Fountainbridge Street Food Fridays

Beth Berry, the brains and business acumen behind family-run Edinburgh business ‘At the Market Ltd’ who are responsible for the popular Grassmarket, Leith and Stockbridge Markets, has just added another string to her bow with the launch of Fountainbridge Street Food Fridays.

The start of the Union Canal, behind Swedish bar Akva, is the location for this new market. There will be six to 10 street food vendors each Friday, from 11am-7pm. The later opening times will have great appeal to an after work crowd, especially if the sun comes out and the lunchtime slot will be a big hit with the many offices and student crowds around Festival Square and Fountainbridge. Lucky them.

Permanent residents at the market

Permanent residents at the market

At the launch, Bradly Mitchell provided the entertainment, busking on guitar with his soulful covers. I hope this might be a regular feature, possibly showcasing hard-working but often struggling musicians.

The wonderful food offerings at the launch included Babu Bombay Kitchen, Flat Out Food, Fresh Revolution, Hendersons of Edinburgh, Bearded Barista, Orinoco Latin Food, Opsono, Alpings and Umami Spice Girl in her fantastic new shiny trailer.

It looked like Michelle was enjoying the warmth inside the trailer selling a selection of her finished curries, rather than the fresh curry making kits, which have been selling really well at Stockbridge market and various delis in and around Edinburgh for the past few years.

Umami Spice girl's van

Umami Spice girl’s van


Spice Boy’s ‘Chai Latte’ is worth a try too. Unlike the chais I’ve tried in India, it had just the right blend of spice and wasn’t sickly sweet. And it warmed the cockles on a bitter cold April day.

It was a tough job having to taste all the food on offer and sadly I didn’t get round everyone. The Pau Vadas from the Babu Bombay Kitchen, a potato, ginger and chilli ‘bhaji’ served in a toasted white bun with green chutney was delicious.

Pau Vadas from the Babu Bombay Kitchen

Pau Vadas from the Babu Bombay Kitchen

The corn bread arepas from Orinoco Latin Food, which are stuffed with a variety of fillings including pulled chicken and avocado; pulled British beef; and black beans, a South American staple, are definitely worth a try, especially if you are looking for something gluten free. And make sure you ask for a dash of their homemade avocado sauce, which is sublime.

Truly a family affair, it is run by a Colombian and Venezuelan couple, who were being ably assisted by the hard-working mother-in-law who was doing a sterling job making the corn bread.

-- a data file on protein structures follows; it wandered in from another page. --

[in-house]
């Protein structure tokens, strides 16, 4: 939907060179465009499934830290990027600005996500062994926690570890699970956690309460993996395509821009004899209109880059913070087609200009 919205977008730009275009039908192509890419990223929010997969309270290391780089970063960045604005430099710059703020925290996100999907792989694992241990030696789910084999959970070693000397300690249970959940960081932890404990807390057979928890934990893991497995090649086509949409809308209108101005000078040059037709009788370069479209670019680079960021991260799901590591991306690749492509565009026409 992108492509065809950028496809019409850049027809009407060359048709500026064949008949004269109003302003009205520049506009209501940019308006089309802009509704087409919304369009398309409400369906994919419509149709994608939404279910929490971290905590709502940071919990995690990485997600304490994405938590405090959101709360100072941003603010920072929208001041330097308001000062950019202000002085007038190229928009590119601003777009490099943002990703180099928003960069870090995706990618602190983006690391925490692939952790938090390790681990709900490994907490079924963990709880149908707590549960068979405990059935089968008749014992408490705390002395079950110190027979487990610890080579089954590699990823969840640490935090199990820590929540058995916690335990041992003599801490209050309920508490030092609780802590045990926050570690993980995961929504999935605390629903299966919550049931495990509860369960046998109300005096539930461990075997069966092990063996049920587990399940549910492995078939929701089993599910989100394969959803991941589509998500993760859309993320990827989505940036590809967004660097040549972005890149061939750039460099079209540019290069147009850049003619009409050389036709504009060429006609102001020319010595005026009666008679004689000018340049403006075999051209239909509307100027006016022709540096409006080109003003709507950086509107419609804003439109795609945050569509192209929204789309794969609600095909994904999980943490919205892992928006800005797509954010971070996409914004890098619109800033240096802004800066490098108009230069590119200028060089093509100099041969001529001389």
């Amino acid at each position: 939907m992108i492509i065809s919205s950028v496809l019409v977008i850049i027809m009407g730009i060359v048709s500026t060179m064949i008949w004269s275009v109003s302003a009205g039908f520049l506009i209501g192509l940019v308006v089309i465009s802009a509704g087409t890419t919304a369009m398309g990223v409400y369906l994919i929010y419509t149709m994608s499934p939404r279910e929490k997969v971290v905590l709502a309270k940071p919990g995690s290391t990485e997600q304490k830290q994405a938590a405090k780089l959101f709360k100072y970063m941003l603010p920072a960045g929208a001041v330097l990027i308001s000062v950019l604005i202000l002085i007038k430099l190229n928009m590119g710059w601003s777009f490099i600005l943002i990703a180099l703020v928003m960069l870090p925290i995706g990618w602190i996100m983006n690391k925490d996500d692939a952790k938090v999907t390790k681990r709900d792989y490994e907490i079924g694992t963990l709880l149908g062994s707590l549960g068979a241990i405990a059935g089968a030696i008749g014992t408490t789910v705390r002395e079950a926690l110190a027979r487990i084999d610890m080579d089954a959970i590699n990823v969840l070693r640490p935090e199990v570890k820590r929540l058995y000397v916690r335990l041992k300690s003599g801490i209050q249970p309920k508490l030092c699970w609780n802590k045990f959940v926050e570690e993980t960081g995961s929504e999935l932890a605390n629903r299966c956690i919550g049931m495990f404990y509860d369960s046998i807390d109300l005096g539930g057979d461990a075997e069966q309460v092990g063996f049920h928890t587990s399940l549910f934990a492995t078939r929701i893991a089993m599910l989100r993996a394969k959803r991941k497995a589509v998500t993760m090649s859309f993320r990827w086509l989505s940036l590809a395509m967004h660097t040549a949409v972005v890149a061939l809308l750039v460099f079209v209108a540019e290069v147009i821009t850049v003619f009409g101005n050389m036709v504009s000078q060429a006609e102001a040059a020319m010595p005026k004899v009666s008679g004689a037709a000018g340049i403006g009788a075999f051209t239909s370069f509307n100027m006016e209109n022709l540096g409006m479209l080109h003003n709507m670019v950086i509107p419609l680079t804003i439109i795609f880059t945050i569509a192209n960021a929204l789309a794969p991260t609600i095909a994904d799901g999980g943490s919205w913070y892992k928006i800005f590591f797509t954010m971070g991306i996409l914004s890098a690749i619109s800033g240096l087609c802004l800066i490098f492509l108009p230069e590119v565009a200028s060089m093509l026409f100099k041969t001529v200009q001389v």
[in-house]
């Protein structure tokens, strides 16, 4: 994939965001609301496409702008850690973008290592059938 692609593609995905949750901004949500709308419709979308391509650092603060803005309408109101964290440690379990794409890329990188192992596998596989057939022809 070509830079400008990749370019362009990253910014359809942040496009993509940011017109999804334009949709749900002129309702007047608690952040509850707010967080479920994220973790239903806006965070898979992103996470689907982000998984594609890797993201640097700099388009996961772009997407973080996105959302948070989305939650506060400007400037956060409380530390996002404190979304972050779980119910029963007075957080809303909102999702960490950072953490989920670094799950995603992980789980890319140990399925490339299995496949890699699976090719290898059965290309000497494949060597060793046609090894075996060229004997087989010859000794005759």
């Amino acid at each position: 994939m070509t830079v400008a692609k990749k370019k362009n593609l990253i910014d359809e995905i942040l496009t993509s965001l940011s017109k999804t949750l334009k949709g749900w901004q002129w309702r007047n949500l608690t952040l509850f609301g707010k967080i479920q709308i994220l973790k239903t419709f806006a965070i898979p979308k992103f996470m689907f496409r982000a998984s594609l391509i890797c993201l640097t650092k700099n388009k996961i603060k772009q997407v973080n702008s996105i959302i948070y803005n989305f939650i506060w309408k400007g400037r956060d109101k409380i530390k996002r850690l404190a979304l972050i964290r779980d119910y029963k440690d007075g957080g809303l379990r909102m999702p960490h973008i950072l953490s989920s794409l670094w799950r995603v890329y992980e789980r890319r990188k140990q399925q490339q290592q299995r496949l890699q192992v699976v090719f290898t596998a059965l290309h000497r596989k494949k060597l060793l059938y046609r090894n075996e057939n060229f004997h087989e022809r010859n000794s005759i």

Orinoco Kitchen is a family affair

Orinoco Kitchen is a family affair

I couldn’t resist trying a sliver of the vegan kebab from Hendersons of Edinburgh. It seemed like a oxymoron to me but they are the first to bring this to the UK. Resembling a traditional meat kebab, it rotated in a miniature rotating spit. Made from seitan, a chewy protein-rich food made from wheat gluten, used in cooking as a meat substitute, it was surprisingly tasty. However I’d have to be bribed to have chosen this as my main lunch dish over the other stall offerings.

And if vegan or vegetarian food is your thing, you’ll be able to get your fix during the Fringe Festival in August at St Andrews Square Gardens.

And to finish, I tried a half portion of the chocolate fudge tourtons, from South Lanarkshire provider Opsono, who are regulars at the Farmers’ Market on Castle Terrace on Saturdays.

Tourtons are a speciality from the Haute Alpes region of France and are usually found on market stalls being cooked fresh to take home and reheat or be eaten on the go.

Tourtons French Alpine Food

Tourtons French Alpine Food

This fresh pastry (ravioli shaped) gets filled traditionally with mash potato and goat’s cheese then deep fried. It’s usually eaten with cured meat such as ham on top of a salad.

At Opsono, Lauren and Stephane have used their grandmother’s traditional recipe but made tourtons from quality organic Scottish produce and adapted them to suit a Scottish palate.

My two sweet tourtons were the perfect finish to a great day. Hot and oozing a delicious sweet chocolate filling, laced with homemade caramel sauce,I’m just glad that I’d already done my workout for the day.

I was dubious as to whether another food market on a Friday would work, but it did. Despite it being a bitingly cold, overcast day, the crowds were out in their hordes. It was particularly busy at lunchtimes, so if you want to avoid the queues, head down before 12.15pm.

I think you can safely say that Beth Berry has ‘cracked’ the food market concept and Fountainbridge Street Food Fridays looks like they are here to stay. I’ll be back.

Fountainbridge Street Food Fridays – 11am to 7pm – Fridays
Leith Market – 10am to 5pm – Saturdays
Grassmarket Market – 10am to 5pm – Saturdays
Stockbridge Market – 10am to 5pm – Sundays

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About Kerry Teakle

Working in communications during the day, by night, Kerry is a self-confessed culture vulture and foodie, and can be found lapping up anything culinary or to do with the arts.


  1. Can’t wait til next visits to E’burgh. Excellent informative blog.

  2. Pingback: Fountainbridge Street Food Fridays – UK Food and Drink News – Nosh Online

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